7. Mechanical fatigue analysis methodology: Goodman Plot/Diagram When the mitral repair device is implanted in the coronary sinus, it will be subjected to a pulsatile load that will fatigue the device. Quantitative studies of material fatigue often make use of a Goodman-Haigh plot/diagram, where the abscissa represents the mean stress or strain at a point and the ordinate represents the amplitude of stress or strain at the same point. The distinction between a Goodman plot and a Goodman diagram is that the former is a plot of (mean,amplitude) stress or strain ordered pairs, and the latter also includes a Constant Life Curve, which plots the boundary beyond which fatigue failure is expected to occur. Because of the proprietary nature of the experimentally developed Constant Life curves, we will only present Goodman plots. In the first phase of this study, where the anchor displacement is being driven by a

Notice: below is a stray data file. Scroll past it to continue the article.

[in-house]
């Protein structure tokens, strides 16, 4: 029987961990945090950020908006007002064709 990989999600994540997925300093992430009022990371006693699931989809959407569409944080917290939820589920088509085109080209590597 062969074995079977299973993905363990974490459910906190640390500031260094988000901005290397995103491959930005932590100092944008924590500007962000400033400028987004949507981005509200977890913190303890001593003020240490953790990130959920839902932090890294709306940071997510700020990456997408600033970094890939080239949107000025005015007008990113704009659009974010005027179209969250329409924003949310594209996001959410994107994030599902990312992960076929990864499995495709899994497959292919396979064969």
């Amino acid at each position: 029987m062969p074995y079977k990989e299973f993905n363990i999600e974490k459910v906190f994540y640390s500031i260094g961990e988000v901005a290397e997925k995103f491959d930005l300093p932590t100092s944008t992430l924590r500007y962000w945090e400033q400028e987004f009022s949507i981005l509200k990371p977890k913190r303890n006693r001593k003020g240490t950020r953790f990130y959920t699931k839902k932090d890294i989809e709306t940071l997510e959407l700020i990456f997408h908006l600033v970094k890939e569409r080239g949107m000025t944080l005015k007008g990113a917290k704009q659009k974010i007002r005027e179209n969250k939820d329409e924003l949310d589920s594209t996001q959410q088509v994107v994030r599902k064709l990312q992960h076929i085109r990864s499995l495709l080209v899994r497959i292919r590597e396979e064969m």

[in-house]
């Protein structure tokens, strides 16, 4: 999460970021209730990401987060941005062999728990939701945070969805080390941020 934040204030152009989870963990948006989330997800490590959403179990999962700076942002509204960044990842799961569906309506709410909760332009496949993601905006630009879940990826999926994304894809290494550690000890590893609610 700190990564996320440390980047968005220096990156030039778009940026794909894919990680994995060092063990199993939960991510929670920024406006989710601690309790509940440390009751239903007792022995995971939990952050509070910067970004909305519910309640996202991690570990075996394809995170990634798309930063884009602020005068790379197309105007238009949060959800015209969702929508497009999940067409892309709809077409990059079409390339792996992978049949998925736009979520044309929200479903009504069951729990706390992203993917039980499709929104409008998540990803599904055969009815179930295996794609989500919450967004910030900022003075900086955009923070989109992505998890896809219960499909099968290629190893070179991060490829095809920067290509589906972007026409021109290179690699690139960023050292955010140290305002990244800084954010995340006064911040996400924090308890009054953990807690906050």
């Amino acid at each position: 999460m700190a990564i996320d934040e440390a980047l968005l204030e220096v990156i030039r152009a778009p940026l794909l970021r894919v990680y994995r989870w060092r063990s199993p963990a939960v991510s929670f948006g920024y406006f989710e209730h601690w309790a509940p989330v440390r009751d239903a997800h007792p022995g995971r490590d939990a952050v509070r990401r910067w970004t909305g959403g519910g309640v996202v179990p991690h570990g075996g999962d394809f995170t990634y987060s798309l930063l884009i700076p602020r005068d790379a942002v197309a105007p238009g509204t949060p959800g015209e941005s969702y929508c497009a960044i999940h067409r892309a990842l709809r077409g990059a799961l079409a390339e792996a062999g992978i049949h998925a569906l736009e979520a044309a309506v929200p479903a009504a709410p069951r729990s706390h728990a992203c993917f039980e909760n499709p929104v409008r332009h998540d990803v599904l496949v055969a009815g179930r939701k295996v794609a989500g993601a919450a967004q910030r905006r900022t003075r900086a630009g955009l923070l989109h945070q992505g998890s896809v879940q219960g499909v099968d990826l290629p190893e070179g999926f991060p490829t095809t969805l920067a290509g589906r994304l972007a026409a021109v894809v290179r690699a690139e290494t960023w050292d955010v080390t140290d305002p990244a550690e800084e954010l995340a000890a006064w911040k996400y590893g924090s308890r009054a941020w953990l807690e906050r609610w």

4 2009 SIMULIA Customer Conference
cylindrical rigid surface that can only impart motions in the radial direction, the displacement field can be adequately tracked by a mean rigid surface diameter and the displacement amplitude about that mean diameter. It is convenient, but by no means necessary, to use a sinusoidal function to describe the displacement amplitude variation about some mean diameter value. By studying changes in maximum tensile strain that occur in the anchor during such a cycle, fatigue effects can be evaluated via a Goodman plot/diagram. Given a rigid surface with mean diameter D and displacement amplitude A, we use the notation fat or thin to denote the configurations Dfat = D + A and Dthin = D A, respectively. The mean peak tensile strain in the anchor at a given node is calculated from the equation: meanD = |fat + thin| (2) where fat and thin are the peak tensile strains at said node in the Dfat and Dthin configurations, respectively. Similarly, the amplitude is given by: = |fat - thin | (3) It is unfortunate fact that many have chosen to call the half-amplitude what everyone else (base